Lent (noun). From the Old English lencten meaning springtime or spring. “The fast of Lent,” comes from the West Germanic for “long-days,” or “lengthening of the day.”
Lent (n.) the “period between Ash Wednesday and Easter,” from the late 14th century Lenten (n.) In the Christian calendar (early 12th century), “the forty days of fasting before Easter.” Also from the Old English lencten meaning springtime or spring. “The fast of Lent,” comes from the West Germanic for “long-days,” or “lengthening of the day.”
In the Christian church, Lent is a time to meditate and reflect on the life of Jesus Christ: his life, affliction, atonement, death, burial, and resurrection. Lent’s length refers to the forty days he spent in the wilderness being tempted by Satan before beginning his public ministry (Matthew 4).
Lent is about our relationship with Christ. Like all relationships, it has seasons of trial and deprivation, as well as seasons of joy. Lent helps us see where our wants have become distorted into needs. It’s the humble acknowledgment that our appetites can and should make us more forgiving.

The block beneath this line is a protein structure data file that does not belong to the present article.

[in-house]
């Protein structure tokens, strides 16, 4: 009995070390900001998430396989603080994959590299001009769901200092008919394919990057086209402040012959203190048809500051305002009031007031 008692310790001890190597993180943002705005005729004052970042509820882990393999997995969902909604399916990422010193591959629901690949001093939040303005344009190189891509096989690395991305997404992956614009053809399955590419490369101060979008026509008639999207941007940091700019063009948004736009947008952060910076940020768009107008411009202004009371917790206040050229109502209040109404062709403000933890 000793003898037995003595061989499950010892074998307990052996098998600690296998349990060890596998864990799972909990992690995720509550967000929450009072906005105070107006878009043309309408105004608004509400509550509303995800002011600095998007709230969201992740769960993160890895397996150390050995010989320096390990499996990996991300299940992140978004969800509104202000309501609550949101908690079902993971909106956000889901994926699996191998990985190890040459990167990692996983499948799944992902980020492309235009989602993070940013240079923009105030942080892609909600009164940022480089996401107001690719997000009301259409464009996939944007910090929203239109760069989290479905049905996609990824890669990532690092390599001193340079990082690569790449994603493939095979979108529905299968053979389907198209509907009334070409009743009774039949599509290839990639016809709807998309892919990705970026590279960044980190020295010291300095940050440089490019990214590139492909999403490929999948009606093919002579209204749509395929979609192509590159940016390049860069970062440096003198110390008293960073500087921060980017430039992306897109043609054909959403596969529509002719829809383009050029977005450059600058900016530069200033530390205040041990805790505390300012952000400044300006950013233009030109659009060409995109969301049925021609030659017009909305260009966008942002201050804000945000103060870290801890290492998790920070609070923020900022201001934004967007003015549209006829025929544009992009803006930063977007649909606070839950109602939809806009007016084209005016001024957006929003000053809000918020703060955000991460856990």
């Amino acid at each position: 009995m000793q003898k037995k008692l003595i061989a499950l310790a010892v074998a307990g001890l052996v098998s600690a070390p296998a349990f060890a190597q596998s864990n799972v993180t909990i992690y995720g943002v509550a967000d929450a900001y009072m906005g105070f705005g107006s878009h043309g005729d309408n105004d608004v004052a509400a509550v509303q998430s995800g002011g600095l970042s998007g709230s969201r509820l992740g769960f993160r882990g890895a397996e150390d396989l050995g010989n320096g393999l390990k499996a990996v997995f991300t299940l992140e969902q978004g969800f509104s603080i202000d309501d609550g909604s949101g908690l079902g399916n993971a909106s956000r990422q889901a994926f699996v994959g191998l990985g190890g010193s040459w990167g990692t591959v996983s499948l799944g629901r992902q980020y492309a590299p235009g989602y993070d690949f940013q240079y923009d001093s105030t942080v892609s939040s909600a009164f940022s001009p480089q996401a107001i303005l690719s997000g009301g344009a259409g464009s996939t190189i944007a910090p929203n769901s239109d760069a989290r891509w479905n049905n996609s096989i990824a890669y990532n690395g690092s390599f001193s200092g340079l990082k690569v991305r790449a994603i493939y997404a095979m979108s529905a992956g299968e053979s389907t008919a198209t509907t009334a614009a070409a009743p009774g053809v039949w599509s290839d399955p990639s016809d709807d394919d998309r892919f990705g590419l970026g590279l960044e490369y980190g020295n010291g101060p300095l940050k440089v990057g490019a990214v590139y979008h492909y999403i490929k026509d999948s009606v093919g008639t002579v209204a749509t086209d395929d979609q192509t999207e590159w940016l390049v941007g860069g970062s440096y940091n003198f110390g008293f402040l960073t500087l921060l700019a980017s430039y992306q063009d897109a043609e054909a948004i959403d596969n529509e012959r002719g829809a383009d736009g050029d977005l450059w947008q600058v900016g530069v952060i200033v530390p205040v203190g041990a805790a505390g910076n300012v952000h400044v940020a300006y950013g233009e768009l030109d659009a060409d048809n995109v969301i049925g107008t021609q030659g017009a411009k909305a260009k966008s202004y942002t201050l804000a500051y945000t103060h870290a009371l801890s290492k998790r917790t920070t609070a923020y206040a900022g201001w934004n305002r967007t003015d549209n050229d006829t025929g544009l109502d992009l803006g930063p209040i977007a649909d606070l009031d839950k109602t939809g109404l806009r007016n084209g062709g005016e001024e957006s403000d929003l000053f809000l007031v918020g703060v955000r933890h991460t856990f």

Lent is a promise to walk with Jesus. To put our hand in His trustingly, no matter what it requires—into the wilderness or to the cross. Lent is the time to renew our promise to follow Jesus. Just as Naomi said to Ruth, “Wither thou goest, I will go.” (Ruth 1:16 KJV)
The trap of Lent is legalism. The spiritual practice of fasting from food, a vice, a bad habit, or a pleasure. Lent should not be confused with New Year’s resolutions. Nor is it a self-improvement project.
Lent is a time of repentance—an awareness that sin separates us from God and what it cost Jesus Christ to reunite us. Perhaps Lent might be a time to give up our resolutions and instead listen for God’s leading.
by Debora Buerk